How do you encourage someone to make their wishes known? How do you start the conversation with patients about advance care planning?

The skills taught by The Institute for Healthcare Excellence can help get the conversation started and open the door to gently empower patients to think about their choices and make them known. In addition to contributing to patients’ peace of mind, you might contribute to your own, knowing that you’ve spurred communication between family members in your care.

Practicing the skills of respect, empathy, legitimization, trust and openness can help you offer the support your patients need to make decisions about their care.

“Good reflective listening and offering an empathetic ear can encourage patients to share their wishes and then discuss them with their loved ones,” Linda Scaz, RN, PhD, FCN, says. Dr. Scaz is a member of the faculty at The Institute for Healthcare Excellence and has served as a Senior Director of Clinical Care and Operations at Haven Hospice of Northeast Florida.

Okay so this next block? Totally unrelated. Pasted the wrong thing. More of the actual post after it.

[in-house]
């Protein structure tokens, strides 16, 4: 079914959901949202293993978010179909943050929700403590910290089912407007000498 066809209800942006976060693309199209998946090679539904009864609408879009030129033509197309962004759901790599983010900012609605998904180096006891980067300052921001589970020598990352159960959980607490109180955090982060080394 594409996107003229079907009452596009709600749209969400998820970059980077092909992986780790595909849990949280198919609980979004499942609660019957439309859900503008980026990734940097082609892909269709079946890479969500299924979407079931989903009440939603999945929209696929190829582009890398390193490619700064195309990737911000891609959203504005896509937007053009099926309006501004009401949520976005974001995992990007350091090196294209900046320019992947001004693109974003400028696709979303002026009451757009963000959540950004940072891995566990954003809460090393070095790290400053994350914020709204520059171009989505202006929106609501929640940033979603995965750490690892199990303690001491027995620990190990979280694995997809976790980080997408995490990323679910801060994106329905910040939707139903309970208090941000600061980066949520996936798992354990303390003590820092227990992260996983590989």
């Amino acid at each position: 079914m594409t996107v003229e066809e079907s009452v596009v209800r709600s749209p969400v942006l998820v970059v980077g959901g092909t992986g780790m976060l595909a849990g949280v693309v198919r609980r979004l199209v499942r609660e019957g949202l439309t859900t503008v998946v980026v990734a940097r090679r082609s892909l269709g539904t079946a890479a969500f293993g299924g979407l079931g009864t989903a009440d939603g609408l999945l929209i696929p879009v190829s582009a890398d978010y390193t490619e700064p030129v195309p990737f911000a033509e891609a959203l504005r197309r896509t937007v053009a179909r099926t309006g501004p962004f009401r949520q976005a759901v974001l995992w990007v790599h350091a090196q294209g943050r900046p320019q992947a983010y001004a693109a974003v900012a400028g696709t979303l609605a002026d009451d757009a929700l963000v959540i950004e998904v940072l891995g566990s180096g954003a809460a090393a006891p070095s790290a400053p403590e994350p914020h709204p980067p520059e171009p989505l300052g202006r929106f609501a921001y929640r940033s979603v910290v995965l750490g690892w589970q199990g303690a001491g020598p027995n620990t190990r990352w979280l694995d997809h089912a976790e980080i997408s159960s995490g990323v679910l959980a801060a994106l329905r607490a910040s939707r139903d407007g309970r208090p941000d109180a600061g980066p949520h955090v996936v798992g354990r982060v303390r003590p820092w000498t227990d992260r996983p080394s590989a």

“It’s important to be mindful of where people are in their discussion of their current healthcare needs, and use effective communication skills to foster openness,” Dr. Scaz adds.

While it’s not an easy conversation, Dr. Scaz points out that with the right words, even reluctant patients might return to their healthcare provider to continue the discussion. You can be ready to gently open the door for them to start documenting their choices freely and without judgment.

“Effective communication skills are key to helping others express their wishes, help their families honor them, and help your patients be comfortable physically, emotionally and spiritually,” Dr. Scaz says.

Learn more about effective communications in healthcare.  |  See Dr. Scaz’s bio.


It’s important to review advance care plans whenever there is change in decade, death of a loved one, divorce, a new diagnosis or a decline in health. Honoring Choices calls these the “Five Ds.”

Why communication is a patient safety issue